4 years ago

A novel MAs(III)-selective ArsR transcriptional repressor

A novel MAs(III)-selective ArsR transcriptional repressor
Jian Chen, Barry P. Rosen, Venkadesh Sarkarai Nadar
Microbial expression of genes for resistance to heavy metals and metalloids is usually transcriptionally regulated by the toxic ions themselves. Arsenic is a ubiquitous, naturally occurring toxic metalloid widely distributed in soil and groundwater. Microbes biotransform both arsenate (As(V)) and arsenite (As(III)) into more toxic methylated metabolites methylarsenite (MAs(III)) and dimethylarsenite (DMAs(III)). Environmental arsenic is sensed by members of the ArsR/SmtB family. The arsR gene is autoregulated and is typically part of an operon that contains other ars genes involved in arsenic detoxification. To date every identified ArsR is regulated by inorganic As(III). Here we described a novel ArsR from Shewanella putrefaciens selective for MAs(III). SpArsR orthologs control expression of two MAs(III) resistance genes, arsP that encodes the ArsP MAs(III) efflux permease, and arsH encoding the ArsH MAs(III) oxidase. SpArsR has two conversed cysteine residues, Cys101 and Cys102. Mutation of either resulted in loss of MAs(III) binding, indicating that they form an MAs(III) binding site. SpArsR can be converted into an As(III)-responsive repressor by introduction of an additional cysteine that allows for 3-coordinate As(III) binding. Our results indicate that SpArsR evolved selectivity for MAs(III) over As(III) in order to control expression of genes for MAs(III) detoxification. This article is protected by copyright. All rights reserved. A novel ArsR regulator of a bacterial arsenical resistance (ars) operon for resistance to toxic methylarsenite (MAs(III)) is described. The repressor is selective for MAs(III) over As(III). This structural model of the repressor shows the two-coordinate binding site with MAs(III). We propose that it evolved selectivity for MAs(III) over As(III) in order to control expression of genes for MAs(III) detoxification.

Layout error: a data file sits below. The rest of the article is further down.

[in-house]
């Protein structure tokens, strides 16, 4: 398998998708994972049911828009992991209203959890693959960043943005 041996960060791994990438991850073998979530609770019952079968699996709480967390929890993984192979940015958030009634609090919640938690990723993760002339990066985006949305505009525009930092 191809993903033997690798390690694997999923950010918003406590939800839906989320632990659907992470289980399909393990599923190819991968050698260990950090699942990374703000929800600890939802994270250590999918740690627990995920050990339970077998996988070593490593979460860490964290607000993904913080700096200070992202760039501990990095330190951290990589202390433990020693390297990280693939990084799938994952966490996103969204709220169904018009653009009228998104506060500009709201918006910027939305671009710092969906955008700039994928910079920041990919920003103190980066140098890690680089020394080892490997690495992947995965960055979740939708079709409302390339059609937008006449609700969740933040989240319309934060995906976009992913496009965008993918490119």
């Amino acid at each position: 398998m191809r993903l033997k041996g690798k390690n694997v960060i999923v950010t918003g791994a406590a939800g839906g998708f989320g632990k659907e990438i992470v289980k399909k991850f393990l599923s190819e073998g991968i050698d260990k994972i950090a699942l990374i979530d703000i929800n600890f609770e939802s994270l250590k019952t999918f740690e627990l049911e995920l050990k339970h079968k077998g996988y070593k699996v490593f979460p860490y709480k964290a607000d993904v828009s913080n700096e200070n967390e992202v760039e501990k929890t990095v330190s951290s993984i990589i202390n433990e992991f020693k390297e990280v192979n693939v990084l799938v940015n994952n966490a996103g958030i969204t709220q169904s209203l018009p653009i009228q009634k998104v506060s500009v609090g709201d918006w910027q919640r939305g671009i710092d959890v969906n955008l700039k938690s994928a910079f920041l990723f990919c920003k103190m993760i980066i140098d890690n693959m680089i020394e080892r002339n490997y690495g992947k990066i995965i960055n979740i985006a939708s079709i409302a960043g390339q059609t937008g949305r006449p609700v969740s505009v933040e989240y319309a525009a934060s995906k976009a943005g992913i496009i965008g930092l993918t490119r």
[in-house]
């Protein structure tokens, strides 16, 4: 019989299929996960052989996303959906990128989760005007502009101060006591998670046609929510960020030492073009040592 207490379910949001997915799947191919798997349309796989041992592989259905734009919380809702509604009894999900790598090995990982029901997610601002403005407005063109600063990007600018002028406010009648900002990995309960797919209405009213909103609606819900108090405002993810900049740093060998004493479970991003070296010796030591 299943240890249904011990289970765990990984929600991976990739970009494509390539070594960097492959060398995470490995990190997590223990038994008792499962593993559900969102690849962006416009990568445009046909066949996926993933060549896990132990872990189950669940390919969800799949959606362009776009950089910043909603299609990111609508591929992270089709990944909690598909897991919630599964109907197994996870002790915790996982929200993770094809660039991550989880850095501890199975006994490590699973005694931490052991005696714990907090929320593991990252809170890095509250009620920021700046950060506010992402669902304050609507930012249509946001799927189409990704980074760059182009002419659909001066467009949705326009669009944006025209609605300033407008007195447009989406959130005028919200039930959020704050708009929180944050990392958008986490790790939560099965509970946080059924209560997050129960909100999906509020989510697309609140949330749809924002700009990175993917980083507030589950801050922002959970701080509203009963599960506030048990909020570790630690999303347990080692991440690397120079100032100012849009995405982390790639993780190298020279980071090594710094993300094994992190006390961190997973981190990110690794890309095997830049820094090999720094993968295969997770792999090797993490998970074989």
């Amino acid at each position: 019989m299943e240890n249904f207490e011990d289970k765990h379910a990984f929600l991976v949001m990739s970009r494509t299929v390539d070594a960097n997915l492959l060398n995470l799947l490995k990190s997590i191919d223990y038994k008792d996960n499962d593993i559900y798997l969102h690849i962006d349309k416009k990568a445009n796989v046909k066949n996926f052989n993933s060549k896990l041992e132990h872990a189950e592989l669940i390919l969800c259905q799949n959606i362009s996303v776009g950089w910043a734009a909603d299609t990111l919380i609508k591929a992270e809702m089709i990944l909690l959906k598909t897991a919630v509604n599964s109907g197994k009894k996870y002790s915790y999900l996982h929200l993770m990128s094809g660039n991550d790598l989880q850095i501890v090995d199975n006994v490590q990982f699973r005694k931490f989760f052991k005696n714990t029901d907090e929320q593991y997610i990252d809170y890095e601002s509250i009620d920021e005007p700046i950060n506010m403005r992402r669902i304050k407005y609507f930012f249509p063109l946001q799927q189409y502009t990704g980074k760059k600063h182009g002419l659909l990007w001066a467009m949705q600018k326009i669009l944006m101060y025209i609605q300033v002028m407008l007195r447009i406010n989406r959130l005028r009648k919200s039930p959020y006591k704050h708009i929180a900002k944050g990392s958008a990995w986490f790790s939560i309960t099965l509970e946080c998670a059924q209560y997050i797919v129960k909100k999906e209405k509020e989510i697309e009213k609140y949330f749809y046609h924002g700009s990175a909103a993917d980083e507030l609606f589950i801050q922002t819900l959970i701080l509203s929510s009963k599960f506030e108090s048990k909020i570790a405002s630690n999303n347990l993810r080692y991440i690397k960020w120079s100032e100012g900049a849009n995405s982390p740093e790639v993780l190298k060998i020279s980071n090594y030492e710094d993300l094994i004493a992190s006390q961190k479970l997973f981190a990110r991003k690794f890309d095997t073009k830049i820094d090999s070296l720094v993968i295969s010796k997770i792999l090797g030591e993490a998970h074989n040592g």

Publisher URL: http://onlinelibrary.wiley.com/resolve/doi

DOI: 10.1111/mmi.13826

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